John Rahaim set to take over as S.F. planning director

Facing serious shortfalls in affordable housing, new plans for downtown skyscrapers and potential redevelopment in The City’s eastern neighborhoods, John Rahaim will takeover as San Francisco planning director in 2008.

The Mayor’s Office announced Wednesday that Rahaim, the 52-year-old planning director in Seattle, would replace Dean Macris, who originally signed on to be interim planning director for three months but held the position for three years.

Macris will stay on as a special adviser to Rahaim, who is expected to start in early January.

In an interview with The Examiner, Rahaim said he toured The City with Mayor Gavin Newsom and other officials three weeks ago and was struck by the prospect of running a planning department in a city undergoing such rapid development.

“There’s an incredible opportunity to develop the old industrial areas along the eastern shore and in Mission Bay,” Rahaim said. “Most big cities don’t have that type of land bank available for development.”

During his eight-year career in Seattle, Rahaim guided a major revision of the downtown zoning that allowed for large increases in residential growth, a prevalent issue in The City, where there are five or six applications for new downtown office high-rises.

Rahaim worked on reclaiming the Seattle Central Waterfront with plans to remove the elevated Highway 99 viaduct, which is elevated much the way The Embarcadero once was. He also revamped major areas such as the South Lake Union community, where he focused on bringing in biotechnology developments, which The City is attempting to do at Mission Bay.

But Rahaim said he is well aware of the debates The City has over new skyscrapers and that those discussions were natural.

“There are places where they fit and others where they don’t. So you have to look at whether high-rises are appropriate in an area or some other form of development,” Rahaim said.

Gabriel Metcalf, the executive director of San Francisco Planning and Urban Research Association, a public policy think tank, saidRahaim “has his work cut out for him” and will have to be a bridge builder between planning staff, the Planning Commission, the Board of Supervisors and the mayor.

“That’s something that’s maybe harder in San Francisco than in other cities because of our political culture,” Metcalf said.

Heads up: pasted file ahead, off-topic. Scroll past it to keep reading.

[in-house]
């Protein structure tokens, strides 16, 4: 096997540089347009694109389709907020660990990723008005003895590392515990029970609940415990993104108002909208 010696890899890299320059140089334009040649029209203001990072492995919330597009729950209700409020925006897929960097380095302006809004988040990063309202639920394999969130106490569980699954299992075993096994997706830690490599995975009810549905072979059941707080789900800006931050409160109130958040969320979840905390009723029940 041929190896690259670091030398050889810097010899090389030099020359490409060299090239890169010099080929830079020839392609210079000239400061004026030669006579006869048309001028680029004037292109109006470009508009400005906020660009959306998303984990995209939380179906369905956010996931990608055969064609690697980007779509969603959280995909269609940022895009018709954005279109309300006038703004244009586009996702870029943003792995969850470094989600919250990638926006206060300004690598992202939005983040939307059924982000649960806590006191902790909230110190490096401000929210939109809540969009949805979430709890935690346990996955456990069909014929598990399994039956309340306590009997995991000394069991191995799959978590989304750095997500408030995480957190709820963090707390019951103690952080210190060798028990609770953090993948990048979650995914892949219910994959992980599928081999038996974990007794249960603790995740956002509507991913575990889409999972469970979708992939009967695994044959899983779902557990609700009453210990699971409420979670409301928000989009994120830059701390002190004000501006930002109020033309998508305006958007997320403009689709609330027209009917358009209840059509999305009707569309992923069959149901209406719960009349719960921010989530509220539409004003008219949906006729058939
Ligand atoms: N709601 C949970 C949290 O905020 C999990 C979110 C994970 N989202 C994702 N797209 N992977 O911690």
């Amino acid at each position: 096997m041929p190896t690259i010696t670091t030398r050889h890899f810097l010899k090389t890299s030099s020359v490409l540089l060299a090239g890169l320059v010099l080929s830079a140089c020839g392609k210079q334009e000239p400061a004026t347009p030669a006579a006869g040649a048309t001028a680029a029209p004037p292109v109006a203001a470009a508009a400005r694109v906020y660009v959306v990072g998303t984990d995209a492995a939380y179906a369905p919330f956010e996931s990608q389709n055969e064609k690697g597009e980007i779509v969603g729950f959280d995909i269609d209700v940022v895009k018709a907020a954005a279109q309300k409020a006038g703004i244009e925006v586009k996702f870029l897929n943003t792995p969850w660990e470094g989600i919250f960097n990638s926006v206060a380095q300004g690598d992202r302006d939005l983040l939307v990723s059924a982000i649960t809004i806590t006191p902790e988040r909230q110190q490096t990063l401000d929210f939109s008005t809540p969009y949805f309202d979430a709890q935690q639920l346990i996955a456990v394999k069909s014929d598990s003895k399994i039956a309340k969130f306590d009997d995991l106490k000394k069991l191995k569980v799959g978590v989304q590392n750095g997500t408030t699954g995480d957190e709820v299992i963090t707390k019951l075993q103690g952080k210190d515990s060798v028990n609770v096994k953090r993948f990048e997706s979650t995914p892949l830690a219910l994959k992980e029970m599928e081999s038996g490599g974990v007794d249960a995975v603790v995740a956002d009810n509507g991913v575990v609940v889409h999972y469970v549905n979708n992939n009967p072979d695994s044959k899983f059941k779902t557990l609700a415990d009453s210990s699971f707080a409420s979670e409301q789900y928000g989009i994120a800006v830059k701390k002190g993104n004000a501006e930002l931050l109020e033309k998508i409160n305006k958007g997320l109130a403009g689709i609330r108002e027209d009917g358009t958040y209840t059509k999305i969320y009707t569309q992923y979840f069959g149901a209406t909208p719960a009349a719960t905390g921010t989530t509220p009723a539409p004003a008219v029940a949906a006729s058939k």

Rahaim said he was up for the task. “San Francisco’s politics may be different than [Seattle’s], but it’s a matter of degree,” he said. “There’s a high level of involvement and interest and sophistication on planning issues here.”

John Rahaim at a glance


AGE: 52


» B.S. in architecture, University of Michigan

» M.A. in architecture, University of Wisconsin-Milwaukee


» Department of City Planning, associate director, Pittsburgh, 1984-99

» Founding executive director of the Seattle Office of Urban Design and executive director of the Design Commission, 1999-2002

» Seattle planning director, 2002-present

– Source: City of Seattle

Ken Garcia contributed to this report.

Bay Area NewsLocal

If you find our journalism valuable and relevant, please consider joining our Examiner membership program.
Find out more at

Just Posted

Second grader Genesis Ulloa leads students in an after-school community hub in a game at the Mission YMCA on Friday, May 7, 2021. (Kevin N. Hume/S.F. Examiner)
SF parents face school year with hope, trepidation and concern

‘Honestly, I don’t know how I’m going to deal with it’

Health care workers in the intensive care unit at Providence Saint John’s Health Center in Santa Monica, with Alejandro Balderas, a 44-year-old patient who later died. Even in California, a state with a coronavirus vaccination rate well above average, the number of people hospitalized with COVID-19 has nearly doubled in the past two weeks, according to a New York Times database. (Isadora Kosofsky/The New York Times)
Why COVID took off in California, again

‘The good news is: The vaccines are working’

Lake Oroville stood at 33 percent full and 40 percent of historical average when this photograph was taken on Tuesday, June 29, 2021. (Brian van der Brug / Los Angeles Times via Tribune News Service)
A kayaker on the water at Lake Oroville, which stands at 33 percent full and 40 percent of historical average when this photograph was taken on Tuesday, June 29, 2021 in Oroville, Calif. (Brian van der Brug / Los Angeles Times via Tribune News Service)
Facing ‘dire water shortages,’ California bans Delta pumping

By Rachel Becker CalMatters In an aggressive move to address “immediate and… Continue reading

Most Read